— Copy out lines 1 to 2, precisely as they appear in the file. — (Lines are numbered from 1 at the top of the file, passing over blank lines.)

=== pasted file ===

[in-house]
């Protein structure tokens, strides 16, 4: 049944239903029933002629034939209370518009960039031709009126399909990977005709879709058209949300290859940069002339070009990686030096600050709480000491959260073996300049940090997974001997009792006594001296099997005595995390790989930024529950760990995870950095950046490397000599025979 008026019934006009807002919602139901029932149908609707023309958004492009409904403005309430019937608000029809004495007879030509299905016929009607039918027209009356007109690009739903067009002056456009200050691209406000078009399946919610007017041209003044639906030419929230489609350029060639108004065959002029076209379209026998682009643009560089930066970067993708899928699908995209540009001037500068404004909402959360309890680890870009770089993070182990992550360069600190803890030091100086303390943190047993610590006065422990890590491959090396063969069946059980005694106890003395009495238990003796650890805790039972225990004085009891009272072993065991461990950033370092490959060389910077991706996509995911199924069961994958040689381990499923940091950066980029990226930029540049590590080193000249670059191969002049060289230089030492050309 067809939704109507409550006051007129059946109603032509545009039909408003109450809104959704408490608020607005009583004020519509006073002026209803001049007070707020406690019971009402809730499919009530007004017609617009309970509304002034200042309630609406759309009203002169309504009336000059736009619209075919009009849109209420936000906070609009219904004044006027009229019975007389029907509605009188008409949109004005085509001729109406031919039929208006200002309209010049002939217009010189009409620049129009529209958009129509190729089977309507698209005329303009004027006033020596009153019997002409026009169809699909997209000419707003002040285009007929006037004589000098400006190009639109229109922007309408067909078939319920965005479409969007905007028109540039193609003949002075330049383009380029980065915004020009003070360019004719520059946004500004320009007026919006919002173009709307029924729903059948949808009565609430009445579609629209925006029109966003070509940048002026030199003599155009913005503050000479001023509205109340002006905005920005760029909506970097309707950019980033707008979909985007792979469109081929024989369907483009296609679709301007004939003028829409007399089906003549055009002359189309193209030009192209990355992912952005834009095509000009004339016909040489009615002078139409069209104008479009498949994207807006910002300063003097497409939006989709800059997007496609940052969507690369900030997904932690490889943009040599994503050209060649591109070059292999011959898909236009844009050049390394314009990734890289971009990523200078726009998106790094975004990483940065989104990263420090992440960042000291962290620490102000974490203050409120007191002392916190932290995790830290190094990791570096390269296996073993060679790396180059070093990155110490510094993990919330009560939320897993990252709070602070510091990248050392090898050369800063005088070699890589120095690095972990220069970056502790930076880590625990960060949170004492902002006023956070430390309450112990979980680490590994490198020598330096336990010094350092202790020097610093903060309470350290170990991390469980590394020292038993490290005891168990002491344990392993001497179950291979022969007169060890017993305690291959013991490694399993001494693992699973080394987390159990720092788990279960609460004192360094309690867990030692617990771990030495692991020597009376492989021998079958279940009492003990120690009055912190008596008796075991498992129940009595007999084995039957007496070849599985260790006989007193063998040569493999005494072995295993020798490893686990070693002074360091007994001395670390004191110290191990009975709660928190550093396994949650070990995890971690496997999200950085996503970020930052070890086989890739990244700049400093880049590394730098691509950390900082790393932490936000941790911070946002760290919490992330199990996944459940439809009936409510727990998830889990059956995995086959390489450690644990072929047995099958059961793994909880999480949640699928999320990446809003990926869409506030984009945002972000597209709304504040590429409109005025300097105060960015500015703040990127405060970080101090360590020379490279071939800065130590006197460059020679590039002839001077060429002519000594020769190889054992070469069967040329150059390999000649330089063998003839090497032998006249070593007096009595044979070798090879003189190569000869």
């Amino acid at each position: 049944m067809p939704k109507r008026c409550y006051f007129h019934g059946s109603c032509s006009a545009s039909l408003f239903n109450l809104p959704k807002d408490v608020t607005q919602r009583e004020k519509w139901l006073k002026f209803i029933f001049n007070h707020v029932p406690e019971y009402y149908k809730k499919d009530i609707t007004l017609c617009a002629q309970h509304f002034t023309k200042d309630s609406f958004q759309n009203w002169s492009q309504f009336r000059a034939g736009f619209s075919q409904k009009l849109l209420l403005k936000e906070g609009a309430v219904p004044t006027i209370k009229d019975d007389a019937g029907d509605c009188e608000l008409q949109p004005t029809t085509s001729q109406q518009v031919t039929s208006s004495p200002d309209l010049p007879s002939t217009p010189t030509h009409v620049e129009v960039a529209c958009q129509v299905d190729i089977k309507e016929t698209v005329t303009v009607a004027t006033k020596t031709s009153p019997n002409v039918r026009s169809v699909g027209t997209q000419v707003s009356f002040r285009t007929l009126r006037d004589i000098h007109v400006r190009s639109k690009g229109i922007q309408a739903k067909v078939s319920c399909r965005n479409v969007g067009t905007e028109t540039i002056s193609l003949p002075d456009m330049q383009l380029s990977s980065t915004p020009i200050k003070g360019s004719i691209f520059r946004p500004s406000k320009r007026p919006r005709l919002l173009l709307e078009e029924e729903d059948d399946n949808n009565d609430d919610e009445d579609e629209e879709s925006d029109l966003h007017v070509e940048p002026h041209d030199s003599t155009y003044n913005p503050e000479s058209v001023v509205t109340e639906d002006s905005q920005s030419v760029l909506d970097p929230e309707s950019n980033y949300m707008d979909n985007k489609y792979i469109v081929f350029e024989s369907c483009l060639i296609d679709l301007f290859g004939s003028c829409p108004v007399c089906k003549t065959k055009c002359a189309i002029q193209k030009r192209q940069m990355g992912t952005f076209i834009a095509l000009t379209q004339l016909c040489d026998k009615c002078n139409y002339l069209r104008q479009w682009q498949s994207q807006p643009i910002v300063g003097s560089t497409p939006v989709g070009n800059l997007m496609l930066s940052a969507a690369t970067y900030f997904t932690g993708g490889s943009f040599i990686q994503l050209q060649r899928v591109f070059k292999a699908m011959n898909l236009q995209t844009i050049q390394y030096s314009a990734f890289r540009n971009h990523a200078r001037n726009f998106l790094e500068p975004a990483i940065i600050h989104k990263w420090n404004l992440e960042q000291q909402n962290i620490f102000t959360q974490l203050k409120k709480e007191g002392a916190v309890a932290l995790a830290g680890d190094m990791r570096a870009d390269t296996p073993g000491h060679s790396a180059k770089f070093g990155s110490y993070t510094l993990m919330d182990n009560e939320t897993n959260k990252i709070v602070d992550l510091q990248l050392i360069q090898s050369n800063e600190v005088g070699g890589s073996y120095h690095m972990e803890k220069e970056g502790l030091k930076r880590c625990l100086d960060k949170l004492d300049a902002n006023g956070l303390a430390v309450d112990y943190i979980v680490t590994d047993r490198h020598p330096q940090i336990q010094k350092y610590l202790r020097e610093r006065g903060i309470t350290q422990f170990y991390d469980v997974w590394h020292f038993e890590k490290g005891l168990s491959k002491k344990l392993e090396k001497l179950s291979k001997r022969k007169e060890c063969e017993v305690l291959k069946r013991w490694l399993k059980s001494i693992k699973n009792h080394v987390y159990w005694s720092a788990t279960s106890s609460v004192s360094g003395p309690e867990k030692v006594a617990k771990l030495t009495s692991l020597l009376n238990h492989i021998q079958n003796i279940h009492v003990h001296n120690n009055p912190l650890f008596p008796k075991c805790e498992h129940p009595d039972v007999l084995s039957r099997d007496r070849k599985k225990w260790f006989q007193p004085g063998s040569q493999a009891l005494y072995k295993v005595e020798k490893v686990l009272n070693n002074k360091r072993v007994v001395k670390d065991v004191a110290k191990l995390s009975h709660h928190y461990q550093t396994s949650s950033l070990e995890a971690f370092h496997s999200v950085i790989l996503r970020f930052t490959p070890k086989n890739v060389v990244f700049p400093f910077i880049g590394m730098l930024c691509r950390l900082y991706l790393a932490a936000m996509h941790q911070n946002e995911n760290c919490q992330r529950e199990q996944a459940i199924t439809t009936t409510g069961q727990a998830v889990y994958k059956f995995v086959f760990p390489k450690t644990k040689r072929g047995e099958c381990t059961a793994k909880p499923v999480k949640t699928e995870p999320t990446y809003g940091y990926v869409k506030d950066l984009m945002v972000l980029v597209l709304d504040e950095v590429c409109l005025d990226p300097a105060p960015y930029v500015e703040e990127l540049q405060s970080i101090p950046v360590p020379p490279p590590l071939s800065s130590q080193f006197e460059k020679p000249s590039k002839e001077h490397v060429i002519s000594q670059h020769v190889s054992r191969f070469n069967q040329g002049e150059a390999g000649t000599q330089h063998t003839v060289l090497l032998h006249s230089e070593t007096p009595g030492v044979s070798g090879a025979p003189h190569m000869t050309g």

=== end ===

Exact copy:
[in-house]
């Protein structure tokens, strides 16, 4: 049944239903029933002629034939209370518009960039031709009126399909990977005709879709058209949300290859940069002339070009990686030096600050709480000491959260073996300049940090997974001997009792006594001296099997005595995390790989930024529950760990995870950095950046490397000599025979 008026019934006009807002919602139901029932149908609707023309958004492009409904403005309430019937608000029809004495007879030509299905016929009607039918027209009356007109690009739903067009002056456009200050691209406000078009399946919610007017041209003044639906030419929230489609350029060639108004065959002029076209379209026998682009643009560089930066970067993708899928699908995209540009001037500068404004909402959360309890680890870009770089993070182990992550360069600190803890030091100086303390943190047993610590006065422990890590491959090396063969069946059980005694106890003395009495238990003796650890805790039972225990004085009891009272072993065991461990950033370092490959060389910077991706996509995911199924069961994958040689381990499923940091950066980029990226930029540049590590080193000249670059191969002049060289230089030492050309 067809939704109507409550006051007129059946109603032509545009039909408003109450809104959704408490608020607005009583004020519509006073002026209803001049007070707020406690019971009402809730499919009530007004017609617009309970509304002034200042309630609406759309009203002169309504009336000059736009619209075919009009849109209420936000906070609009219904004044006027009229019975007389029907509605009188008409949109004005085509001729109406031919039929208006200002309209010049002939217009010189009409620049129009529209958009129509190729089977309507698209005329303009004027006033020596009153019997002409026009169809699909997209000419707003002040285009007929006037004589000098400006190009639109229109922007309408067909078939319920965005479409969007905007028109540039193609003949002075330049383009380029980065915004020009003070360019004719520059946004500004320009007026919006919002173009709307029924729903059948949808009565609430009445579609629209925006029109966003070509940048002026030199003599155009913005503050000479001023509205109340002006905005920005760029909506970097309707950019980033707008979909985007792979469109081929024989369907483009296609679709301007004939003028829409007399089906003549055009002359189309193209030009192209990355992912952005834009095509000009004339016909040489009615002078139409069209104008479009498949994207807006910002300063003097497409939006989709800059997007496609940052969507690369900030997904932690490889943009040599994503050209060649591109070059292999011959898909236009844009050049390394314009990734890289971009990523200078726009998106790094975004990483940065989104990263420090992440960042000291962290620490102000974490203050409120007191002392916190932290995790830290190094990791570096390269296996073993060679790396180059070093990155110490510094993990919330009560939320897993990252709070602070510091990248050392090898050369800063005088070699890589120095690095972990220069970056502790930076880590625990960060949170004492902002006023956070430390309450112990979980680490590994490198020598330096336990010094350092202790020097610093903060309470350290170990991390469980590394020292038993490290005891168990002491344990392993001497179950291979022969007169060890017993305690291959013991490694399993001494693992699973080394987390159990720092788990279960609460004192360094309690867990030692617990771990030495692991020597009376492989021998079958279940009492003990120690009055912190008596008796075991498992129940009595007999084995039957007496070849599985260790006989007193063998040569493999005494072995295993020798490893686990070693002074360091007994001395670390004191110290191990009975709660928190550093396994949650070990995890971690496997999200950085996503970020930052070890086989890739990244700049400093880049590394730098691509950390900082790393932490936000941790911070946002760290919490992330199990996944459940439809009936409510727990998830889990059956995995086959390489450690644990072929047995099958059961793994909880999480949640699928999320990446809003990926869409506030984009945002972000597209709304504040590429409109005025300097105060960015500015703040990127405060970080101090360590020379490279071939800065130590006197460059020679590039002839001077060429002519000594020769190889054992070469069967040329150059390999000649330089063998003839090497032998006249070593007096009595044979070798090879003189190569000869």